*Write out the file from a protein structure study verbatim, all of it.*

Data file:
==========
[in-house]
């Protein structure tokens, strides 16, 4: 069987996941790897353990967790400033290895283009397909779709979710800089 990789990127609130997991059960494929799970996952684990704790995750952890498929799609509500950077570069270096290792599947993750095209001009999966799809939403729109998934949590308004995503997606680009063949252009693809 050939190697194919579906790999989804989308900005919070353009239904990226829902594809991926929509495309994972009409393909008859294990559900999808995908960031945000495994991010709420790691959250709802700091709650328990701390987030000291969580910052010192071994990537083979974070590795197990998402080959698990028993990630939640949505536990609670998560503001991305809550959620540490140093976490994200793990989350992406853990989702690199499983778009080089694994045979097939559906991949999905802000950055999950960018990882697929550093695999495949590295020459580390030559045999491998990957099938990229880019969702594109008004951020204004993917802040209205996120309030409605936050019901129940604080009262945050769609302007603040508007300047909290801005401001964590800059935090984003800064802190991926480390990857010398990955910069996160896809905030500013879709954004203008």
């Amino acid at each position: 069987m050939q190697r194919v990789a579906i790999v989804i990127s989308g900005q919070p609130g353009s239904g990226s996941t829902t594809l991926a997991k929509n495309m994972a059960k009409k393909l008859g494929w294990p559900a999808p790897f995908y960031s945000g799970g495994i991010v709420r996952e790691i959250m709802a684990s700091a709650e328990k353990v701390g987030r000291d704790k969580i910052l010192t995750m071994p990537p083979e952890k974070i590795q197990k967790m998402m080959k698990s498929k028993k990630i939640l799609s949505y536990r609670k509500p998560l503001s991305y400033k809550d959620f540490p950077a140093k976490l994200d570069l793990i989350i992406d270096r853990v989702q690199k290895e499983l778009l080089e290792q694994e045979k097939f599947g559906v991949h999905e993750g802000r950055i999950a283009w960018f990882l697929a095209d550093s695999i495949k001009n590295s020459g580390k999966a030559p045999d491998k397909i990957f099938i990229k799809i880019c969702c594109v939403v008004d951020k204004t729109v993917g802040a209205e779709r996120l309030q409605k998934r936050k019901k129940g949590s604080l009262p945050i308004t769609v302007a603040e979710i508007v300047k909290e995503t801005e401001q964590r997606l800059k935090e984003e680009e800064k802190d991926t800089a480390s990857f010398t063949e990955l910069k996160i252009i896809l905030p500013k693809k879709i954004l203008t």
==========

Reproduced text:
[in-house]
């Protein structure tokens, strides 16, 4: 069987996941790897353990967790400033290895283009397909779709979710800089 990789990127609130997991059960494929799970996952684990704790995750952890498929799609509500950077570069270096290792599947993750095209001009999966799809939403729109998934949590308004995503997606680009063949252009693809 050939190697194919579906790999989804989308900005919070353009239904990226829902594809991926929509495309994972009409393909008859294990559900999808995908960031945000495994991010709420790691959250709802700091709650328990701390987030000291969580910052010192071994990537083979974070590795197990998402080959698990028993990630939640949505536990609670998560503001991305809550959620540490140093976490994200793990989350992406853990989702690199499983778009080089694994045979097939559906991949999905802000950055999950960018990882697929550093695999495949590295020459580390030559045999491998990957099938990229880019969702594109008004951020204004993917802040209205996120309030409605936050019901129940604080009262945050769609302007603040508007300047909290801005401001964590800059935090984003800064802190991926480390990857010398990955910069996160896809905030500013879709954004203008």
């Amino acid at each position: 069987m050939q190697r194919v990789a579906i790999v989804i990127s989308g900005q919070p609130g353009s239904g990226s996941t829902t594809l991926a997991k929509n495309m994972a059960k009409k393909l008859g494929w294990p559900a999808p790897f995908y960031s945000g799970g495994i991010v709420r996952e790691i959250m709802a684990s700091a709650e328990k353990v701390g987030r000291d704790k969580i910052l010192t995750m071994p990537p083979e952890k974070i590795q197990k967790m998402m080959k698990s498929k028993k990630i939640l799609s949505y536990r609670k509500p998560l503001s991305y400033k809550d959620f540490p950077a140093k976490l994200d570069l793990i989350i992406d270096r853990v989702q690199k290895e499983l778009l080089e290792q694994e045979k097939f599947g559906v991949h999905e993750g802000r950055i999950a283009w960018f990882l697929a095209d550093s695999i495949k001009n590295s020459g580390k999966a030559p045999d491998k397909i990957f099938i990229k799809i880019c969702c594109v939403v008004d951020k204004t729109v993917g802040a209205e779709r996120l309030q409605k998934r936050k019901k129940g949590s604080l009262p945050i308004t769609v302007a603040e979710i508007v300047k909290e995503t801005e401001q964590r997606l800059k935090e984003e680009e800064k802190d991926t800089a480390s990857f010398t063949e990955l910069k996160i252009i896809l905030p500013k693809k879709i954004l203008t």